Liberal Arts and Sciences: A breadth of intellectual inquiry that broadens the student’s knowledge and awareness in each of the major areas of human knowledge: arts, sciences, humanities. A liberal arts education prepares one to: 1) communicate thoughts and ideas clearly and efficiently, 2) to understand a wide variety of perspectives and values, to appreciate civilization, beauty and natural processes, and to continually discover with sincere curiosity the world around us. The liberal arts college offers a four-year course of study, leading to the B.S. or B.A. degree and any graduate or professional program.

3-2 Liberal Arts and Career Combination: A program in which a student earns undergraduate degrees in two separate fields, (most often in a general/liberal arts major and a professional or specialized major) in 5 years of study, whether on-campus or through cross-registration.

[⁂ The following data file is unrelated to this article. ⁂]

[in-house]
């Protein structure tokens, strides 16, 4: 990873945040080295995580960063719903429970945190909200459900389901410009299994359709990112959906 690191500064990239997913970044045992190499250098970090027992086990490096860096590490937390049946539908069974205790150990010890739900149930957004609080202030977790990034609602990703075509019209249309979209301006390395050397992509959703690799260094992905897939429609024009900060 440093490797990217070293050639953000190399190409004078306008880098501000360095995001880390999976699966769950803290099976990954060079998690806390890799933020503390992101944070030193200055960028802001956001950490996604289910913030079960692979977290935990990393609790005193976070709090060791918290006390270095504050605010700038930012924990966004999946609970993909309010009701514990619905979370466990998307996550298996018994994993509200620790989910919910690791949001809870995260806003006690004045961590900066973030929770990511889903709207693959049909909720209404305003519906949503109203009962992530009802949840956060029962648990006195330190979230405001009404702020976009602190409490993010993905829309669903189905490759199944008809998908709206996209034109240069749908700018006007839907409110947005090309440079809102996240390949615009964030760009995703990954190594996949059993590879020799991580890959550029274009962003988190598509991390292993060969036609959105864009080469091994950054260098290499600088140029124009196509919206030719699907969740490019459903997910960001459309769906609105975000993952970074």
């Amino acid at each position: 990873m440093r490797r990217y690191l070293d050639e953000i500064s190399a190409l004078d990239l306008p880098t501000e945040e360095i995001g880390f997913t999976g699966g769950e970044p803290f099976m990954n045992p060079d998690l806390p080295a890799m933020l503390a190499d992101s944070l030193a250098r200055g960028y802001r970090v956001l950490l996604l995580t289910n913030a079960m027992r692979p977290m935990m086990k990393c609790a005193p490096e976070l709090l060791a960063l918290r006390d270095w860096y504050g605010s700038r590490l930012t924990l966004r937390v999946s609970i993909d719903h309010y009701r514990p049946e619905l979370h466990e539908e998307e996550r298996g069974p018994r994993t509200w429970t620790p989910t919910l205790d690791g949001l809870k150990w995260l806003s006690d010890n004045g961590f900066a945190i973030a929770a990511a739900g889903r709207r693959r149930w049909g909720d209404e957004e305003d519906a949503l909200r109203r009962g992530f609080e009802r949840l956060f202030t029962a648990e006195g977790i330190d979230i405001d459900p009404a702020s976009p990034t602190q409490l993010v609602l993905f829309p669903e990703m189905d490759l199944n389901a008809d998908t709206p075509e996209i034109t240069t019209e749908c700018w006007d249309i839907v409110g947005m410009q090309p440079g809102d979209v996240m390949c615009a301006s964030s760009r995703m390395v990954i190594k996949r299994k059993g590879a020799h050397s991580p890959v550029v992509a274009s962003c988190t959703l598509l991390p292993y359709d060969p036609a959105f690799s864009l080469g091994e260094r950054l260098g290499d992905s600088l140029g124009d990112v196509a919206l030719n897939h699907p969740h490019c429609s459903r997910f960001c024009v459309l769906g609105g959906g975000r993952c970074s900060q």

Major: The field of specialization or concentration for a college undergraduate. The student normally does from a quarter to a third of the total undergraduate work in his/her major field. Most often the student is asked to declare a major at the end of the sophomore year.

Minor: A secondary area of academic concentration, which may or may not be required by an institution.

NMSQT: National Merit Scholarship Qualifying Test (also known as the PSAT -- see below), sponsored by the United States government and several hundred private corporations and colleges and taken by high school students in the fall of their junior year. Scoring well on this test is the first step toward recognition in the National Merit Scholarship competition. National Merit Semi-Finalists are those students who score in the top 1% of all students in their state. The NMSQT index is the sum of the verbal, math and writing scores.

PSAT: Preliminary Scholastic Assessment Test (also known as the NMSQT -- see above) -- a test of scholastic aptitude administered to high school juniors throughout the country. Sophomores also take this test for practice. Scores are given for verbal, quantitative and writing aptitude in two-digit figures (multiply by ten to approximate SAT equivalents).